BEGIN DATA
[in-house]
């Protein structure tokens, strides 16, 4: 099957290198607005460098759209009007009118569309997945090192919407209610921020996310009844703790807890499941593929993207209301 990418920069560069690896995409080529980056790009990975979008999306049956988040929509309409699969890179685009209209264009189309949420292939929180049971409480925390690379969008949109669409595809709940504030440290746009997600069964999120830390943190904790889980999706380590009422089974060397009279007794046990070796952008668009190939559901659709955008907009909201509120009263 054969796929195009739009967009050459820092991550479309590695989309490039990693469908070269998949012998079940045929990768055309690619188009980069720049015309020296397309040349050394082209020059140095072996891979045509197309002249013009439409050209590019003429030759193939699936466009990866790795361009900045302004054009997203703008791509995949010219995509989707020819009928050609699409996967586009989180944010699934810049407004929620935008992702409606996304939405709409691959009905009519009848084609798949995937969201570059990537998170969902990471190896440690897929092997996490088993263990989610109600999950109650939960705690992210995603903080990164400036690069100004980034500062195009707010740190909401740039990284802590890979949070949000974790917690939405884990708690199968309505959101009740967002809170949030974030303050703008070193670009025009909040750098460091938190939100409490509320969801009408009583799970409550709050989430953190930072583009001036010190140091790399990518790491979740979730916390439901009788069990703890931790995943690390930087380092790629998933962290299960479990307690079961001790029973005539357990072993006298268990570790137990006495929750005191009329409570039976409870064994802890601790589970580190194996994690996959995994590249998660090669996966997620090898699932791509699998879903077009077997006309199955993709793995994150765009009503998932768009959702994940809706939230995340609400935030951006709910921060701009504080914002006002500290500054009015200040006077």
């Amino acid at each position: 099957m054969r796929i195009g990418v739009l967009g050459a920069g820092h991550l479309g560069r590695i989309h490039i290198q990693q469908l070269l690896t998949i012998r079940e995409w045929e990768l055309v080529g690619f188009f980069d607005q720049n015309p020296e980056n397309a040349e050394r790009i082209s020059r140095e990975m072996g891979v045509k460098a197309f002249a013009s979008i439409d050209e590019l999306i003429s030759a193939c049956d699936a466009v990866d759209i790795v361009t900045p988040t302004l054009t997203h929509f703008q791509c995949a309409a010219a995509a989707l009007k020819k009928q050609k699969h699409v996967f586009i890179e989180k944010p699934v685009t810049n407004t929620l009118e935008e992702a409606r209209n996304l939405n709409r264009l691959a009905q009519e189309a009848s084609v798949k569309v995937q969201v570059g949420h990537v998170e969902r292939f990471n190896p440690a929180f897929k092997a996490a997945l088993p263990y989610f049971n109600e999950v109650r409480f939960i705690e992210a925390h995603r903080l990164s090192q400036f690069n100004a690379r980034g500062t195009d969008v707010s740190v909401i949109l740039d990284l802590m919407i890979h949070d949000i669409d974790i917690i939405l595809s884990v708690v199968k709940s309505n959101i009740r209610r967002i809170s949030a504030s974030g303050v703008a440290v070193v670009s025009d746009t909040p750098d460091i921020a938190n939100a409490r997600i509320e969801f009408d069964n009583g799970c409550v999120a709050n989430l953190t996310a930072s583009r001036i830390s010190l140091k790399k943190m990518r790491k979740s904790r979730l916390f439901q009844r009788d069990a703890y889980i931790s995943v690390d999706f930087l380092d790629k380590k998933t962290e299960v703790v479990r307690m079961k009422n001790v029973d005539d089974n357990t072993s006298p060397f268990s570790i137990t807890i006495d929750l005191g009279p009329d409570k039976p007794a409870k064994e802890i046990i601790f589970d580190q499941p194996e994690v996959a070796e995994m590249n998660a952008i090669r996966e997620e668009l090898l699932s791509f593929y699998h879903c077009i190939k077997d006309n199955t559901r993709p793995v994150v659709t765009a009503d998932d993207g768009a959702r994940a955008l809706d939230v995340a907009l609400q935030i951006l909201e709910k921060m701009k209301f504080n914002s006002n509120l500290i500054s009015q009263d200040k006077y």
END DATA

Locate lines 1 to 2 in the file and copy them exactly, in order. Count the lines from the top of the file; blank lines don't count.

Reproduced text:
[in-house]
């Protein structure tokens, strides 16, 4: 099957290198607005460098759209009007009118569309997945090192919407209610921020996310009844703790807890499941593929993207209301 990418920069560069690896995409080529980056790009990975979008999306049956988040929509309409699969890179685009209209264009189309949420292939929180049971409480925390690379969008949109669409595809709940504030440290746009997600069964999120830390943190904790889980999706380590009422089974060397009279007794046990070796952008668009190939559901659709955008907009909201509120009263 054969796929195009739009967009050459820092991550479309590695989309490039990693469908070269998949012998079940045929990768055309690619188009980069720049015309020296397309040349050394082209020059140095072996891979045509197309002249013009439409050209590019003429030759193939699936466009990866790795361009900045302004054009997203703008791509995949010219995509989707020819009928050609699409996967586009989180944010699934810049407004929620935008992702409606996304939405709409691959009905009519009848084609798949995937969201570059990537998170969902990471190896440690897929092997996490088993263990989610109600999950109650939960705690992210995603903080990164400036690069100004980034500062195009707010740190909401740039990284802590890979949070949000974790917690939405884990708690199968309505959101009740967002809170949030974030303050703008070193670009025009909040750098460091938190939100409490509320969801009408009583799970409550709050989430953190930072583009001036010190140091790399990518790491979740979730916390439901009788069990703890931790995943690390930087380092790629998933962290299960479990307690079961001790029973005539357990072993006298268990570790137990006495929750005191009329409570039976409870064994802890601790589970580190194996994690996959995994590249998660090669996966997620090898699932791509699998879903077009077997006309199955993709793995994150765009009503998932768009959702994940809706939230995340609400935030951006709910921060701009504080914002006002500290500054009015200040006077």